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Short-term investing? Stick with money markets

Dear Money Matters,
I need to roll over my 401(k) from a prior employer into a retirement IRA and then withdraw the entire balance before year's end. The reason I need to do this is due to a medical hardship; these funds are the last resort. The transfer from the 401(k) to an IRA will allow me to have no tax withholding taken out as I expect minimal or no tax obligation for 2001. Given this, what would you suggest is a good no-load investment fund where this money could potentially gain over the next two months? Or is there a better strategy altogether?

Dear Paul,
Your question is akin to trying to catch lightning in a bottle. I wouldn't recommend putting any significant amount of money into a mutual fund for as short a time as a couple of months.

The reasons are plentiful. For one thing, the market of late has been exceedingly volatile. A two-month investment period isn't nearly long enough for most funds to ride out the ups and downs of the market and turn a profit. Additionally, even no-loads have fees and expenses you may incur.

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Choosing a fund suitable for a two-month run boils down to something of a crapshoot. You do your homework, you pick a fund and just pray that you caught it in a short-term uptick.

However, if you look at some of the best short-term performing mutual funds, you'll see that Lady Luck doesn't smile on them all that often. For instance, the American Heritage Fund was up a stunning 87 percent for the year as of the end of February. However, that likely is a short-term blip. The fund dropped some 37 percent the prior year. Even more telling, a $10,000 investment in the fund in 1990 would have withered to $2,492 by now -- over the same time frame where quality funds performed far better.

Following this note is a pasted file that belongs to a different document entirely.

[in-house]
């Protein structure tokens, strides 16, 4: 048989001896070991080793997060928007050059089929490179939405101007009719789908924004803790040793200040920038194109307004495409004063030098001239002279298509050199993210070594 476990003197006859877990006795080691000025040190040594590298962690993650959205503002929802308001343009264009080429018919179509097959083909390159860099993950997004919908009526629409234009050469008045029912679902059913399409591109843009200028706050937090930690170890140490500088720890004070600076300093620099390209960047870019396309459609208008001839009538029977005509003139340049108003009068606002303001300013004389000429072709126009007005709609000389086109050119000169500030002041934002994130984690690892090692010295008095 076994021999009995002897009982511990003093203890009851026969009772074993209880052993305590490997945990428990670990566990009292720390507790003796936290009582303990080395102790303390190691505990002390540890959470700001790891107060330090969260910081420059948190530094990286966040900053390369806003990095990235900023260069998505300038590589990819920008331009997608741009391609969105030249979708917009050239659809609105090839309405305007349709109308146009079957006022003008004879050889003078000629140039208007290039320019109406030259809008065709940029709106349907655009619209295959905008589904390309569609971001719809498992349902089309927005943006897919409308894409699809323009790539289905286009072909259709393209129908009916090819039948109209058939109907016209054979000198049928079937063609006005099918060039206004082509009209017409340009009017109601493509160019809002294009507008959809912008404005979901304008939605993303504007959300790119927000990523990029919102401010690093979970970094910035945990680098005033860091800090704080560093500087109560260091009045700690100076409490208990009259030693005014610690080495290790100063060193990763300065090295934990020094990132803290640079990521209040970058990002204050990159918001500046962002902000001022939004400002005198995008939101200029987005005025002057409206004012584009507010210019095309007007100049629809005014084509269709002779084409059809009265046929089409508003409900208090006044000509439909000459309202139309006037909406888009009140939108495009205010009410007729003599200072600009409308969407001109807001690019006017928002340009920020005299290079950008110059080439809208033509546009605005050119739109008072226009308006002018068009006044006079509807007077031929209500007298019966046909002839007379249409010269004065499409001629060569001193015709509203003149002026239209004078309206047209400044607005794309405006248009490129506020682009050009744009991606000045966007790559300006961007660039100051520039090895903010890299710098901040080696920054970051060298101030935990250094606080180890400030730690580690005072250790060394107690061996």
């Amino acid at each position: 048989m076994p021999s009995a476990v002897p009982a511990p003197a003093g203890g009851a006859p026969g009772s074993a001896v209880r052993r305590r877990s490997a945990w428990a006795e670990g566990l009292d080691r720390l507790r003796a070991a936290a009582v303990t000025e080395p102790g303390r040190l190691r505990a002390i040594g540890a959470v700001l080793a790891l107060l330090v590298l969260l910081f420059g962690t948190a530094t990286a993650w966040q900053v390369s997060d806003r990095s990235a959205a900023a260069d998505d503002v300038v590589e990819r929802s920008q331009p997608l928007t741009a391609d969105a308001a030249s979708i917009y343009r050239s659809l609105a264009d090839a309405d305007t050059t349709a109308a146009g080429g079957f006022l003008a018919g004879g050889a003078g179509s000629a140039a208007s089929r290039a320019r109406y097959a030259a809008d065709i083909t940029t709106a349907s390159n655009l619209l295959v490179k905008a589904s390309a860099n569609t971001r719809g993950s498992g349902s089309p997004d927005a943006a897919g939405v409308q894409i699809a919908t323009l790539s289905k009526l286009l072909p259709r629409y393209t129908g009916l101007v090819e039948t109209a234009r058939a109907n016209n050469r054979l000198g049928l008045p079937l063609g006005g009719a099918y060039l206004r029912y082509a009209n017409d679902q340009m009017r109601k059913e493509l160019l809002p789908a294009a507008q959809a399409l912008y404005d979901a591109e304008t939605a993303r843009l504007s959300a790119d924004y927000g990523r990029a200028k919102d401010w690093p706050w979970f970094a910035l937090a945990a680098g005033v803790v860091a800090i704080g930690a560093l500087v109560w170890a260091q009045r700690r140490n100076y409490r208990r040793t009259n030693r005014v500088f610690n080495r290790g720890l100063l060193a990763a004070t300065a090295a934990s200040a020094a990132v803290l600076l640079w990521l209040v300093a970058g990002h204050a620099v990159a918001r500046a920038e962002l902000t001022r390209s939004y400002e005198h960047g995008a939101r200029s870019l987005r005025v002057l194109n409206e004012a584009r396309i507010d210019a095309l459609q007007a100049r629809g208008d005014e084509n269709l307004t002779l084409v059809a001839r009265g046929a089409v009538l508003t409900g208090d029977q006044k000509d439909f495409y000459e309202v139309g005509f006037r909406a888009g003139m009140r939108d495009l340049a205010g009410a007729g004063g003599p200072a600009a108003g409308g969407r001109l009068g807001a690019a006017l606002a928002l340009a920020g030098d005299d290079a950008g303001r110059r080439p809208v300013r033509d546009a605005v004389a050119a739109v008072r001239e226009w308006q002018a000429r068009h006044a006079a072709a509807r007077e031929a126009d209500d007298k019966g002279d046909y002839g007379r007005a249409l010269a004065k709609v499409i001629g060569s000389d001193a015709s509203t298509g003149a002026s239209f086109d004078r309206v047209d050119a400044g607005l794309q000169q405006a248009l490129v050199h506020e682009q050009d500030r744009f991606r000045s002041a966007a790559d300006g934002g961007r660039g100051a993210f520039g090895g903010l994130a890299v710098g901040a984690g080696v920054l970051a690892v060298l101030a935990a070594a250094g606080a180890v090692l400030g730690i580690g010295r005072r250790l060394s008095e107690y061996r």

Other top performers for early 2002 aren't as bad, but neither do they warrant any confidence, particularly over the short term. Most, in fact, have heavy holdings in gold, gold-related companies and precious metals. Those do well when precious metal prices are rising but, again, that's no sure thing over the course of only two months.

That leaves more conventional stock funds -- take a gander at them over the past couple months and you'll see that they, too, have bounced up and down in a jumpy market and economy.

All that taken into consideration, unless making a meaningful profit with your money is an absolute must, I would urge you to stay away from the stock market with such a short-term investment horizon. Instead, play it safe and go with a money market account. Unfortunately, those returns aren't going to set the world on fire -- the going rate right now is about 2.61 -- but it beats the heck out of risking your money in hopes that a two-month ride will somehow work out to be profitable. Chances are that just isn't going to happen.

-- Posted: March 19, 2002

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See Also
Building your emergency fund
The case for money market funds

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